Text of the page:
In the end, I decided to split the book into five parts. One is told from Villon’s point of view, but the others from the perspectives of the people whose lives he touched the most. Although Villon remains the key character throughout the novel and Paris the silent witness to his convoluted journeys, each of the other characters reveals a different side of the poet’s soul. I chose this approach because I have always found the people around Villon intriguing and I think that sometimes, especially in the case of such complicated personalities, we see the hero best through the eyes of others. 





HOW IT CAME TO BE:

  Ten years ago, when I became fascinated with sacred geometry and its connection to everything in the world, one of my more critical friends asked me: But how does it relate to practical life? This book is an answer to her question. I decided to create a simple guide to magical symbols by focusing on the basic geometrical shapes they derived from.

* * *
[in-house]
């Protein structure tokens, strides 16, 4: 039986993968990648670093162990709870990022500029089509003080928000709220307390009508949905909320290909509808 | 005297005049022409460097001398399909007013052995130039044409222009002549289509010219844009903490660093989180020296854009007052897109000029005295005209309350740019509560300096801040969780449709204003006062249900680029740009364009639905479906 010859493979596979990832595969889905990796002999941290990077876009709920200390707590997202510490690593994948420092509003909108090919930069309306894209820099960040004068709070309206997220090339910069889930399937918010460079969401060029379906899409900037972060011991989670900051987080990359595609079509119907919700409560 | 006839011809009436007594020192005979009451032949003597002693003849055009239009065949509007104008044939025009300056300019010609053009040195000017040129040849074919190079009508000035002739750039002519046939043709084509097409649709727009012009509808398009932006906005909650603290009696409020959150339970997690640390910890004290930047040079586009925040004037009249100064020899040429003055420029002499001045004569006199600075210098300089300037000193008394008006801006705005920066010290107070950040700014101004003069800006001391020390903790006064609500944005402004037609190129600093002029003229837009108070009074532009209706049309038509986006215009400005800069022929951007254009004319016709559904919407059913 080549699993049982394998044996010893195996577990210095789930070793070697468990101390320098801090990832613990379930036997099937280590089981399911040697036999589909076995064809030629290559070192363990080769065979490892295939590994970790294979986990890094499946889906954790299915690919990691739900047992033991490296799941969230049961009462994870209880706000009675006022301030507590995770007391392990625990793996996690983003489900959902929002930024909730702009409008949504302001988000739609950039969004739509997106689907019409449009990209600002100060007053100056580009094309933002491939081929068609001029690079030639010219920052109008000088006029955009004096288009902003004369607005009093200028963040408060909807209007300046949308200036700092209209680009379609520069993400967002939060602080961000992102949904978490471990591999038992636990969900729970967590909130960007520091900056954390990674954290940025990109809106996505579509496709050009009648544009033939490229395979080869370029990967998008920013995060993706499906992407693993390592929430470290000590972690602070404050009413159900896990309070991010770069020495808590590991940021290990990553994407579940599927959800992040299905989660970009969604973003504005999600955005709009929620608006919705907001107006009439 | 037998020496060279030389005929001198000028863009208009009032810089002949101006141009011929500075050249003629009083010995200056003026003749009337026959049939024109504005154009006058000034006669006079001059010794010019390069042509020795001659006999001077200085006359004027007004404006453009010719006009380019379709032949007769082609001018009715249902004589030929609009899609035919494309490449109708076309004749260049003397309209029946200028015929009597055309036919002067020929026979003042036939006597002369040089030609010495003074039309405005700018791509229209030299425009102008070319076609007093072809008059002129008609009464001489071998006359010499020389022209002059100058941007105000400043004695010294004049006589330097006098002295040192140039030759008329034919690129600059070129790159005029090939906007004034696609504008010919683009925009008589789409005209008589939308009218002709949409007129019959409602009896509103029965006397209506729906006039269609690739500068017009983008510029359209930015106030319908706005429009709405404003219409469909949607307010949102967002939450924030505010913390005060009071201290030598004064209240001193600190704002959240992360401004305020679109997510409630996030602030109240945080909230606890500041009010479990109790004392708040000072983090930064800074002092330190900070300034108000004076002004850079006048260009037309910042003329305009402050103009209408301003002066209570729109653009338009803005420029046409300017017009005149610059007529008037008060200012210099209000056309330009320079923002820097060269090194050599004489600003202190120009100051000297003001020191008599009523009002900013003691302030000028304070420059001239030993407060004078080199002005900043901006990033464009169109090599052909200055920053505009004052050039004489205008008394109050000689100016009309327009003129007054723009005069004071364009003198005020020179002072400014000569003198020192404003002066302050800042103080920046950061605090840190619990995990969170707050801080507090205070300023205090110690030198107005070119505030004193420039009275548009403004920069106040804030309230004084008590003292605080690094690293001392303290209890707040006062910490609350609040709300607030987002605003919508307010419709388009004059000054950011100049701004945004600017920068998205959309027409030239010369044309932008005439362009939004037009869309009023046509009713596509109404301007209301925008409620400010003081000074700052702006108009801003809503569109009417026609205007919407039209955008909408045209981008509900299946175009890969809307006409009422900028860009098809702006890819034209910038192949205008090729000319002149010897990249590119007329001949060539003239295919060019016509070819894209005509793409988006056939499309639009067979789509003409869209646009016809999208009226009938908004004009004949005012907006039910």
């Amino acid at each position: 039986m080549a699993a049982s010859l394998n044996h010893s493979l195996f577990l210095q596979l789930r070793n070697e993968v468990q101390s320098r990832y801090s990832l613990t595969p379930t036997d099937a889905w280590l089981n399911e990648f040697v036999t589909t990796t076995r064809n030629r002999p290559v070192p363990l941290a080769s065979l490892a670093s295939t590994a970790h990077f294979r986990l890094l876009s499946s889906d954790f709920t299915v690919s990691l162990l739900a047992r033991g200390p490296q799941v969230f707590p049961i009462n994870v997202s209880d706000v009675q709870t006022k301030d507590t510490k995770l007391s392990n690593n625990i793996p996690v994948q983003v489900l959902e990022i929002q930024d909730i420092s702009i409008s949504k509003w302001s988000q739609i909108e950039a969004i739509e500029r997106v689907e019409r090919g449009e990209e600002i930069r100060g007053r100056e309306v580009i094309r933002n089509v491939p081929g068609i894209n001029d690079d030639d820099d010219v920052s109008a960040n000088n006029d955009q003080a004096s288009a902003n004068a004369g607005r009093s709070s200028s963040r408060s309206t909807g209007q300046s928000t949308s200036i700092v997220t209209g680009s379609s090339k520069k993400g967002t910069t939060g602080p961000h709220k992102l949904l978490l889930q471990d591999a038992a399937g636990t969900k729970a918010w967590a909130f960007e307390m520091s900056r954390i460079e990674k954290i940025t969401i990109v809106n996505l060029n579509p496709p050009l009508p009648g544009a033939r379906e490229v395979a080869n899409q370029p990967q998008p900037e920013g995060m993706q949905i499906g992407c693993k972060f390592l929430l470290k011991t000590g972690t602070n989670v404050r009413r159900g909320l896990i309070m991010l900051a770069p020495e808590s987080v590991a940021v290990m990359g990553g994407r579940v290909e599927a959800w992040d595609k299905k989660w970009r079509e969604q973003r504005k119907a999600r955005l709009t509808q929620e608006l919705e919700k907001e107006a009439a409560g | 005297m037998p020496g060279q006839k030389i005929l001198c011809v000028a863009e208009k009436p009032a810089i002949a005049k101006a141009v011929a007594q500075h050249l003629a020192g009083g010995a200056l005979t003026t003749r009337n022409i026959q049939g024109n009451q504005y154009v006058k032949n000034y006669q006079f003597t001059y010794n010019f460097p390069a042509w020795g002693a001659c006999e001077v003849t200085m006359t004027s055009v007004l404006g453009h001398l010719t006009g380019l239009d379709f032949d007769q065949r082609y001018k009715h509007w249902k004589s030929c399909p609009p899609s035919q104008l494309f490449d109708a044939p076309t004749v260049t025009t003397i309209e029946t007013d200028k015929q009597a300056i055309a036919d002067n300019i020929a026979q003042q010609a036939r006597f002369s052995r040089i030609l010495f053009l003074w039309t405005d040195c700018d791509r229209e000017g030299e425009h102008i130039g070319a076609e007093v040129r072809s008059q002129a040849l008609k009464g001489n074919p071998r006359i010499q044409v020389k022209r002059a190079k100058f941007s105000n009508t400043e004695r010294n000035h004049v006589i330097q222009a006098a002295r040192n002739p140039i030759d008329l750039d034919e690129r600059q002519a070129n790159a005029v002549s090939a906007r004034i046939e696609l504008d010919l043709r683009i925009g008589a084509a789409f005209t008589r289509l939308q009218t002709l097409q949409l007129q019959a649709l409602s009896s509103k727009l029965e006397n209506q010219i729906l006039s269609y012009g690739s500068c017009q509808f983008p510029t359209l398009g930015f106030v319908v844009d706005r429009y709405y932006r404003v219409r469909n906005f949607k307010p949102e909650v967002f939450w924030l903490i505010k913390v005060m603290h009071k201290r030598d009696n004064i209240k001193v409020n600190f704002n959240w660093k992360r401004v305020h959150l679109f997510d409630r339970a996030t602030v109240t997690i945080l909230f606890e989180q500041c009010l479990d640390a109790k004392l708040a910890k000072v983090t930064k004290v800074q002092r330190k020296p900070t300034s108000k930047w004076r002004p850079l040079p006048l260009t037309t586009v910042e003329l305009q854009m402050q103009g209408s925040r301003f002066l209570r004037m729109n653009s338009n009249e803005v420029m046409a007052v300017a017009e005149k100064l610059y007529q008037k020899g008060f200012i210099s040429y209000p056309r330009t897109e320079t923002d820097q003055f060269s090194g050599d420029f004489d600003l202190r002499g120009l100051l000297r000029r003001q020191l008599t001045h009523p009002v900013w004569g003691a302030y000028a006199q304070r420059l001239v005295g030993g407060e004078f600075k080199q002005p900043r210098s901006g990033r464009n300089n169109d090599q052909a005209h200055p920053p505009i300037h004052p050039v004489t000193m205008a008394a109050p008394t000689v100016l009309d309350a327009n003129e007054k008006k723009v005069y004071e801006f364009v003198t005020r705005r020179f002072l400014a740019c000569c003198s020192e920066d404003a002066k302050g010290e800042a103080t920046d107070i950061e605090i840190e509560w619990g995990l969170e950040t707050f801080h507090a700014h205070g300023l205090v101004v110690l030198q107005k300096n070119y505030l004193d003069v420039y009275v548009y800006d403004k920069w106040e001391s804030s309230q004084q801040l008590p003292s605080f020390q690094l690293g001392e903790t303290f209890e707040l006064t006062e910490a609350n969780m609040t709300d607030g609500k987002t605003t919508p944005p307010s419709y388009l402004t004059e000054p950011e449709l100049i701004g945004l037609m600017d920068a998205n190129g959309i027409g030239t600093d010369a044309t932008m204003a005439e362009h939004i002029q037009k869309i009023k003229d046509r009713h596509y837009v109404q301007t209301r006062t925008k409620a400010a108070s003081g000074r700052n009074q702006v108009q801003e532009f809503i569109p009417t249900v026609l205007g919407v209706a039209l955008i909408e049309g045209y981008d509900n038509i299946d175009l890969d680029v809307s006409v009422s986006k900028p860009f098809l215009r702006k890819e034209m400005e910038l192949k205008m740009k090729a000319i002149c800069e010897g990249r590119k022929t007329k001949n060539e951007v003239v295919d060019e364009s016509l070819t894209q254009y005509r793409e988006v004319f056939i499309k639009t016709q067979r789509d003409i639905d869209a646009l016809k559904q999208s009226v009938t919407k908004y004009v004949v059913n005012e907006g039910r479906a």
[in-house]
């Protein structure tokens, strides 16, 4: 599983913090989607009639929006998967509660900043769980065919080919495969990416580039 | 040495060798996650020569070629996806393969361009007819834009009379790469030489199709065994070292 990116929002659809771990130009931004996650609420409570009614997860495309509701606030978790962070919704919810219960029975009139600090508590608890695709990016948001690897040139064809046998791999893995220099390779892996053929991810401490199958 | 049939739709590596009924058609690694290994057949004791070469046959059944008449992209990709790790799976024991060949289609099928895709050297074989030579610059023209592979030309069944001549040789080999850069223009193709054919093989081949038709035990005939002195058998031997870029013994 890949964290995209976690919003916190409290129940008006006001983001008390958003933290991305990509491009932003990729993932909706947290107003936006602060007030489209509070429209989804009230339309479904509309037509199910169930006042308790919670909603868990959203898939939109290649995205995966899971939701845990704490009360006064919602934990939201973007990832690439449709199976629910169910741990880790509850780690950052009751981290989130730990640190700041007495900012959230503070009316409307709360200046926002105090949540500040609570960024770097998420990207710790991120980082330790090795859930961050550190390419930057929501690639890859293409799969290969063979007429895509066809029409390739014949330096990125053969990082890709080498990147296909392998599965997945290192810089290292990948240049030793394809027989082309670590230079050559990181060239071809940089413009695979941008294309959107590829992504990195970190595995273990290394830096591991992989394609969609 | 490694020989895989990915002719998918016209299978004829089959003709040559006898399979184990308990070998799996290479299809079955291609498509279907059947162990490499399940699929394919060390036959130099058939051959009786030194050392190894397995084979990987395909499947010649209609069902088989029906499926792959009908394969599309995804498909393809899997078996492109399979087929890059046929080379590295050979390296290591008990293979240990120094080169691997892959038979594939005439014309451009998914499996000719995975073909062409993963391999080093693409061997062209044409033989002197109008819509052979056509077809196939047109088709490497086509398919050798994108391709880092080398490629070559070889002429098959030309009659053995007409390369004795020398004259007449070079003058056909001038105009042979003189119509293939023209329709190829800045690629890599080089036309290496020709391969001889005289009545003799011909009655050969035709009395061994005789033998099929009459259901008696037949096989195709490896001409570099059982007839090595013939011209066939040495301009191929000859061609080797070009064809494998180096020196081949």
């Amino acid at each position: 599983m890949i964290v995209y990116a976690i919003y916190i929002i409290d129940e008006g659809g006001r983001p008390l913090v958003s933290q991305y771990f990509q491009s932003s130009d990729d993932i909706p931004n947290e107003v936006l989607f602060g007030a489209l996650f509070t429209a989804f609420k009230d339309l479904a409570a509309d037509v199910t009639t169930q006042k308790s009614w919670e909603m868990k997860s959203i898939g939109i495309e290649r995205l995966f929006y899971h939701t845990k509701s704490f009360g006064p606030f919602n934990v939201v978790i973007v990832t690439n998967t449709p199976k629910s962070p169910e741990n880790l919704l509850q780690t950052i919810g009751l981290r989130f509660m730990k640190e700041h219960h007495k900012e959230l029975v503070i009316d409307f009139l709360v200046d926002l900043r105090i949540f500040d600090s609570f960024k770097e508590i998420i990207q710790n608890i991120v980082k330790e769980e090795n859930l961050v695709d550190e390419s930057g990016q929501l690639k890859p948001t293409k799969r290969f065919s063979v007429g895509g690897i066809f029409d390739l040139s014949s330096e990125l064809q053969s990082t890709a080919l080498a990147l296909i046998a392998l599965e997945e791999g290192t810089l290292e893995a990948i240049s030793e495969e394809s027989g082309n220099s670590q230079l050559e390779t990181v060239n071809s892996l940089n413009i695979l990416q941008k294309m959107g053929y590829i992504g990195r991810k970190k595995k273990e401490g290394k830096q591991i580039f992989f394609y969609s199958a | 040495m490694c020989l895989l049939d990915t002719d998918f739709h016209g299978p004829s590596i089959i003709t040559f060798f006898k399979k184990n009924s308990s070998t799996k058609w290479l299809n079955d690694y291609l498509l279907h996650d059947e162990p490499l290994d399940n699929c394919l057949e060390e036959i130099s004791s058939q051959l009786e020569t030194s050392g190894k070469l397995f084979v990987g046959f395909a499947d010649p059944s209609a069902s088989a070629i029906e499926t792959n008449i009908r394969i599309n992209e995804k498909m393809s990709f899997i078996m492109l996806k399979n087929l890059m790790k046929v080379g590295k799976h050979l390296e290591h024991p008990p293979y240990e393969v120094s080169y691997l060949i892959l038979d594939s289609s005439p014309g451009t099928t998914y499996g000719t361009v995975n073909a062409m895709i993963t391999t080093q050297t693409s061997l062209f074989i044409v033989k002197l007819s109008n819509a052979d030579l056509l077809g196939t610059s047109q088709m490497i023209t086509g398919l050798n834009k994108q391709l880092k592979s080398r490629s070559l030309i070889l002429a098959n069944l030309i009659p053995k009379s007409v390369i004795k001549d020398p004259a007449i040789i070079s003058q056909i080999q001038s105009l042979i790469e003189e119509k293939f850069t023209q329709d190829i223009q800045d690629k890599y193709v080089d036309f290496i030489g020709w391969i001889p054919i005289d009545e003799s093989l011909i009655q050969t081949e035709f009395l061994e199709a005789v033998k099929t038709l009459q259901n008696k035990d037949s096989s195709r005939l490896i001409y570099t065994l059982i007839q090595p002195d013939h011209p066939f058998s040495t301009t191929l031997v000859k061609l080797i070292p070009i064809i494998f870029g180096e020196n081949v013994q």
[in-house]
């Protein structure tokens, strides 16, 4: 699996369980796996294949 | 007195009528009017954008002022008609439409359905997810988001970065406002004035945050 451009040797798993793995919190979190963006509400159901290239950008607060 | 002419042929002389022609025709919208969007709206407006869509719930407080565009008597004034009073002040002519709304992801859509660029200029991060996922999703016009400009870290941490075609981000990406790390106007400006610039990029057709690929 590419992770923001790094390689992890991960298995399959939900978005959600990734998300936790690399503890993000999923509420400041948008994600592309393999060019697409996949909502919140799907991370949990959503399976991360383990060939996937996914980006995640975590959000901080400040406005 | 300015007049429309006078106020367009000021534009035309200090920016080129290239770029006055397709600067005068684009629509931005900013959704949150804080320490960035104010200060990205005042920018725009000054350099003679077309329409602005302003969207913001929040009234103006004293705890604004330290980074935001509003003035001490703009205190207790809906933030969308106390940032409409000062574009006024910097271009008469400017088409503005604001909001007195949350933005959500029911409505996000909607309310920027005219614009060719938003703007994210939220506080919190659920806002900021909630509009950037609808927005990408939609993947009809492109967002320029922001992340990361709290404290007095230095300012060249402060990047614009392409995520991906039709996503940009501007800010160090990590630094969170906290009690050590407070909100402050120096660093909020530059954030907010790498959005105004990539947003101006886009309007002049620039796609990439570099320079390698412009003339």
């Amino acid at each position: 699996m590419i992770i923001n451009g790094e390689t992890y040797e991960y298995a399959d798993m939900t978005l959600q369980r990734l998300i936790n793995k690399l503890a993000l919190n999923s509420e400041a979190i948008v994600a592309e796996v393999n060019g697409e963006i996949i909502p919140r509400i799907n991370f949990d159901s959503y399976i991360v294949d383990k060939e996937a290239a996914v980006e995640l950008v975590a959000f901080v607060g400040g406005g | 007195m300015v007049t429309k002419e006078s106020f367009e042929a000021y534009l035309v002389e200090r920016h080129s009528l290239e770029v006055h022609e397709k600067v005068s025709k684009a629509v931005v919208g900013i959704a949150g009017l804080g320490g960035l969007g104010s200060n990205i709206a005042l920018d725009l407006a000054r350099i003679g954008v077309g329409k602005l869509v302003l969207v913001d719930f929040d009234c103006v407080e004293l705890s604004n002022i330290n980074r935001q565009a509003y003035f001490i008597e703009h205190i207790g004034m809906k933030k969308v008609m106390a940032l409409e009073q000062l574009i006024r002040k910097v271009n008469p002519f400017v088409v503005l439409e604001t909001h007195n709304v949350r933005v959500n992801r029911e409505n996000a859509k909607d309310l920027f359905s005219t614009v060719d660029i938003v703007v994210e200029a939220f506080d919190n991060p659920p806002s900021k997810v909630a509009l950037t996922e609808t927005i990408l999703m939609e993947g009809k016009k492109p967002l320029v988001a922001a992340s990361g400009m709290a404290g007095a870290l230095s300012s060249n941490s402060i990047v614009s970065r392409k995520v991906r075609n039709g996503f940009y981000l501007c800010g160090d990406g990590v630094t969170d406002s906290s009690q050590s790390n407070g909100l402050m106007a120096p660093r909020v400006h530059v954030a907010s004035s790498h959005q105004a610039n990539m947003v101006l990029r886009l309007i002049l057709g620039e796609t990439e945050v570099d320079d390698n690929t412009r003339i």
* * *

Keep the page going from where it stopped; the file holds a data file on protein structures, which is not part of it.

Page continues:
HOW IT CAME TO BE:

  The novel is inspired by Prague’s legends and history, and explores the secrets of the Tarot, Tree of Life, and Merkaba. Each chapter is symbolically and archetypically aligned with one of the Major Arcana trumps. It all began with a dream in which I ambled across an unfamiliar looking Prague, watching as buildings were being torn down. I felt a strong bond with one of the houses and begged the workers not to demolish it, claiming that it was my home. After I woke up, I researched some old paintings and photographs, wondering whether I would find the street I dreamt about. Finally, I did. It was the Narrow Lane, located in the old Jewish Town, also called Josefov or the Fifth District, in Prague.